Demonstrators Protest Fifth Year For Post Office Access
By Dave Reynolds, Inclusion Daily Express
August 5, 2003
TAMAQUA, PENNSYLVANIA--Disability rights advocates demonstrated for the fifth year in a row Friday, to bring attention to the lack of accessibility at Tamaqua's post office. And for the fifth year in a row they went away with nothing more than excuses.
The protesters said they want the building to follow the 1990 Americans with Disabilities Act.
A U.S. Postal Service spokesperson said that the building does not have to comply with the ADA because it was built in 1968. Besides, building a wheelchair ramp "is not feasible" because it would have to be 70 feet long and extend into the street, the spokesperson said.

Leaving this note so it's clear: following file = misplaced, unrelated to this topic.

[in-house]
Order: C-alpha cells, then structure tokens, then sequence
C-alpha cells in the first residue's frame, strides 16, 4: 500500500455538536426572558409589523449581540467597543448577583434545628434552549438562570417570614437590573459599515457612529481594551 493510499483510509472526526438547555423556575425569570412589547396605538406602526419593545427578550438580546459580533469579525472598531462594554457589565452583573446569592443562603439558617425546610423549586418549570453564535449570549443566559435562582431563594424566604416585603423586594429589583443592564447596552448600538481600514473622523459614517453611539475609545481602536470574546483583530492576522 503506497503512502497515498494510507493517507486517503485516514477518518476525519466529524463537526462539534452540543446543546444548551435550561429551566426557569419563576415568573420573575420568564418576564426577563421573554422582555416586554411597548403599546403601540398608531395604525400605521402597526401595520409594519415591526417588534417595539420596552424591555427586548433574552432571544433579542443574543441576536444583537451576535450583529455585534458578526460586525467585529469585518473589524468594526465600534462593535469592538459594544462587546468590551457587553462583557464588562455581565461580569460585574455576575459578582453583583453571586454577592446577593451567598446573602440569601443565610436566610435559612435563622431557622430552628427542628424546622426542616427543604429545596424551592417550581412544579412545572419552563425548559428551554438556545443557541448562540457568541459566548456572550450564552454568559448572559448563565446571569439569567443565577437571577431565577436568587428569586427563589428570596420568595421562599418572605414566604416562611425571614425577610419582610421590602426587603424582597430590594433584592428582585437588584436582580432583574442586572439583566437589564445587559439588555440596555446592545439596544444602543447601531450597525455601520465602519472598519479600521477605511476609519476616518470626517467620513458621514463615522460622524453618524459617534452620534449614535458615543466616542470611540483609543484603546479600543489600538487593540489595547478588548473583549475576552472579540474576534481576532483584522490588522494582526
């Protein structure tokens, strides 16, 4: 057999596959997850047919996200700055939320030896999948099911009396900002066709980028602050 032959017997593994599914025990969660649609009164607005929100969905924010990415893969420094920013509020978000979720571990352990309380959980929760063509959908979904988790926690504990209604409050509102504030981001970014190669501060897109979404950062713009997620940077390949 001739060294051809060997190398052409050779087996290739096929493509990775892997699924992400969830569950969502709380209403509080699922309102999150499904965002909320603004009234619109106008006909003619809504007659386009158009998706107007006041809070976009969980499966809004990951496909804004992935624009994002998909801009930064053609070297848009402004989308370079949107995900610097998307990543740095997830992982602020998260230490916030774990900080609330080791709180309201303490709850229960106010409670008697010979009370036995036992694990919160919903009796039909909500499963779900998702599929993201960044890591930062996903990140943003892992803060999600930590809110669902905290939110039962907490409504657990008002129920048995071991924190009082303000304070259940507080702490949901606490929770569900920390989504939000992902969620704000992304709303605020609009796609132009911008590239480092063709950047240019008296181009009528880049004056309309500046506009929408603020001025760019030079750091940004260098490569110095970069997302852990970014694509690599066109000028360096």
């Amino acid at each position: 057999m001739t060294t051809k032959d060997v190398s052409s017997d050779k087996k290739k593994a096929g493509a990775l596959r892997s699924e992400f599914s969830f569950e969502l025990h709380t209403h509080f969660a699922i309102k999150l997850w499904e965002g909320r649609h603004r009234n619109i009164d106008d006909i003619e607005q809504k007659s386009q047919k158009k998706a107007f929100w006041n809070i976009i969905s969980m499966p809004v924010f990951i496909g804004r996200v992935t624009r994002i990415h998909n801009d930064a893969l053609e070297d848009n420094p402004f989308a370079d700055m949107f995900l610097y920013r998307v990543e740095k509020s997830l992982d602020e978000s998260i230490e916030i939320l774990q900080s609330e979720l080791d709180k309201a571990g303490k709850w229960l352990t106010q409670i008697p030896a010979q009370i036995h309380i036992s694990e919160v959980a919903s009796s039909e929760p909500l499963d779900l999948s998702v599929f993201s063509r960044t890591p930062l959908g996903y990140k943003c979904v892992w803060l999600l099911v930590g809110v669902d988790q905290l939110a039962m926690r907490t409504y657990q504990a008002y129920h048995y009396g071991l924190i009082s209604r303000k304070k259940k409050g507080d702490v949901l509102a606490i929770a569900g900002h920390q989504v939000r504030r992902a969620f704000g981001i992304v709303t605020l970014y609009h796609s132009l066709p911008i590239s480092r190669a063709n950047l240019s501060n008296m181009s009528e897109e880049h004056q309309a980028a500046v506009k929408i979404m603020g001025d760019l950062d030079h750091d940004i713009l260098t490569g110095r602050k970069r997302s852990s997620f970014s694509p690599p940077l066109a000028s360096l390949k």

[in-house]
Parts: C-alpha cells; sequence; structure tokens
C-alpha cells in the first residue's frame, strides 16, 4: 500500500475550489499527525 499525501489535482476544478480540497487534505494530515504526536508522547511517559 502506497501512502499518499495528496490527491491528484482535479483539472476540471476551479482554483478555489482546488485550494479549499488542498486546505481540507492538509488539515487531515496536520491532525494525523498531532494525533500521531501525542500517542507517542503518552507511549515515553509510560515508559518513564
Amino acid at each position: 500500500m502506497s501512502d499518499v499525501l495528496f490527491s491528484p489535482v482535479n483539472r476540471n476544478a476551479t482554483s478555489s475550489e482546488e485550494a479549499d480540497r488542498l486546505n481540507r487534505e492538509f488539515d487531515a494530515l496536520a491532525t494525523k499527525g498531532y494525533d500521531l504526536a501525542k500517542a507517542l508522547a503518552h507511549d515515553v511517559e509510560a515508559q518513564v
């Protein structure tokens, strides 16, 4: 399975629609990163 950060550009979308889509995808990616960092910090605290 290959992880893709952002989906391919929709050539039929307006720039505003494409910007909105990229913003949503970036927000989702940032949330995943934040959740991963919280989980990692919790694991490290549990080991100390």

The spokesperson added that if postal patrons call in advance, postal employees will meet them at the curb.
That's not good enough for protester Robert Sommers.
"We pay taxes," Sommers told the Morning Call. "We pay their salaries, and they are still not making it possible for us to get into the post office."
Activist Earl E. Kennedy said he would not give up until the Tamaqua post office is accessible.
"We'll come back and come back and come back," he said. "They'll get tired of us and build the ramp."